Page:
You’re looking through your feed in your downtime, liking and reacting to posts as they pop up on your screen. It feels like you’re scrolling endlessly, never running out of things to see, whether it’s photos or videos.
There’s so much material on the internet to begin with, but most of the information you see on your feed is there because they’re “snackable.”
Snackable content is simple, short-form content like memes or video clips often consumed and shared on social media. Due to its format, it has a different set of strategies and objectives from long-form content such as blogs. Snackable content is designed to condense and repurpose long-form content like blogs or other concepts to keep audiences engaged on social media pages without having to create anything new for your pages.
As a small business owner, it can save time on creating additional material, allowing you to focus more time on improving core competencies. Utilising snackable content in your strategy is one way to ensure you’re making the most of the material you already have.
What is snackable content?
Snackable content is concise and easily grabs attention. There’s so much on the internet trying to make it onto your feed for engagement, so you need to find a way to stand out–you can do this by making your content more easily digestible. This type of media can provide instant entertainment or education, encouraging audiences to share them on their personal social profiles, which can attract more leads and engagement for your business.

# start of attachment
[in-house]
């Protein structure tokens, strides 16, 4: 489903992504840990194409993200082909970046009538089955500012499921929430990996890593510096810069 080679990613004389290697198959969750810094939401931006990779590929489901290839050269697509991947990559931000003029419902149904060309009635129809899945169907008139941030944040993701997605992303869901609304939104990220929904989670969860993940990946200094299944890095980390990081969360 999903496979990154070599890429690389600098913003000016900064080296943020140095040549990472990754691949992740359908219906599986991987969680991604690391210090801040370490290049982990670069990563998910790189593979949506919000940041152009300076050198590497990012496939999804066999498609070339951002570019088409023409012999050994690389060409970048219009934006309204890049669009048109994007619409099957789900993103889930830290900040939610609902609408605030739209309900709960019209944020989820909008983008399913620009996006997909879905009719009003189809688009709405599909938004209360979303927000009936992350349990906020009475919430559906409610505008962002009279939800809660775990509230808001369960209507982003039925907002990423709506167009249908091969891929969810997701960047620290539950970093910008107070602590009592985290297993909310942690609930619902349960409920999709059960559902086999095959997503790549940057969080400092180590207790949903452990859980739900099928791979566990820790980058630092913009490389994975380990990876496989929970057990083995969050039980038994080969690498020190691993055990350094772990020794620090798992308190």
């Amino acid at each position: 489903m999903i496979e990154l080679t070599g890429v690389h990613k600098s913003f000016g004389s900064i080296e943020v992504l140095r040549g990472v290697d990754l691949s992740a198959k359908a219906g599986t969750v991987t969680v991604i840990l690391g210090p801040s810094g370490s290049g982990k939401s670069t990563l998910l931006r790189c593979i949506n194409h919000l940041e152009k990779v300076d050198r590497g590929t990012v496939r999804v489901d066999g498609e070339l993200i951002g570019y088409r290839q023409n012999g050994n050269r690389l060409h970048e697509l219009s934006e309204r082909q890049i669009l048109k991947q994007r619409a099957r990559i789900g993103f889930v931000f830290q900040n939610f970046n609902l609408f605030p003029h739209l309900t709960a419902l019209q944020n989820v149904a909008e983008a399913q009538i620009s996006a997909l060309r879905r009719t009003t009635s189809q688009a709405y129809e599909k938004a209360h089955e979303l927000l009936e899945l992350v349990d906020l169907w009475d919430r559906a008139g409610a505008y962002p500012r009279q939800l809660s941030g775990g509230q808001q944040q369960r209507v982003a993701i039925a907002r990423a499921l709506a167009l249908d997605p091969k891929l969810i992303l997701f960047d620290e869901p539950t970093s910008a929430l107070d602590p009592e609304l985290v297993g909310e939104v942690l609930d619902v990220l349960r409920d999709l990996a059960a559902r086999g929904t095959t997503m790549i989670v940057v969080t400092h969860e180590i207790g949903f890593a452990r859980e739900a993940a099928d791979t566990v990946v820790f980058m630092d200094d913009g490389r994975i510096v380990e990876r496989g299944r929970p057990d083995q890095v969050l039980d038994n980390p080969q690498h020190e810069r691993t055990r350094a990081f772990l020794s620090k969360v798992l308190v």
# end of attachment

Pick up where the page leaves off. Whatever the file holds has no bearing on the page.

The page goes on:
Snackable content is called “free trial” or “taste test” content for a reason: They’re interesting and easy to consume but not as heavy a commitment like blogs or video essays, which generally demands more focus, as it can take longer to read or listen to. Quote graphics, memes, infographics and GIFs are examples of versatile media for your business’ purposes.
Other formats of snackable content are short videos like Instagram reels, which are vertical clips that can last from two to 60 seconds. Video teasers of about the same length on YouTube also drum up interest for other longer form content like podcast episodes.
This kind of content is still meaningful even if it’s brief, it holds a lot of potential for small businesses looking to raise awareness and connect with potential customers.
Why should you create snackable content?
Snackable content lets you reach your audience during the in-betweens of their day–during their lunch breaks or even while they’re waiting in queues or standing by for public transport.
These short breaks from the daily work schedule of people are a good opportunity for you to increase brand awareness about your business, especially when your target customers are looking for content to consume.
Snackable content enables you to engage with prospective customers even if they aren’t interested in purchasing your products or services yet. Because you caught and captured their attention with an interesting infographic or a funny reel, they’re more likely to remember your business and go back to your page for more content. Once you’ve proven yourself to be an expert in the industry, your prospects can be converted into actual customers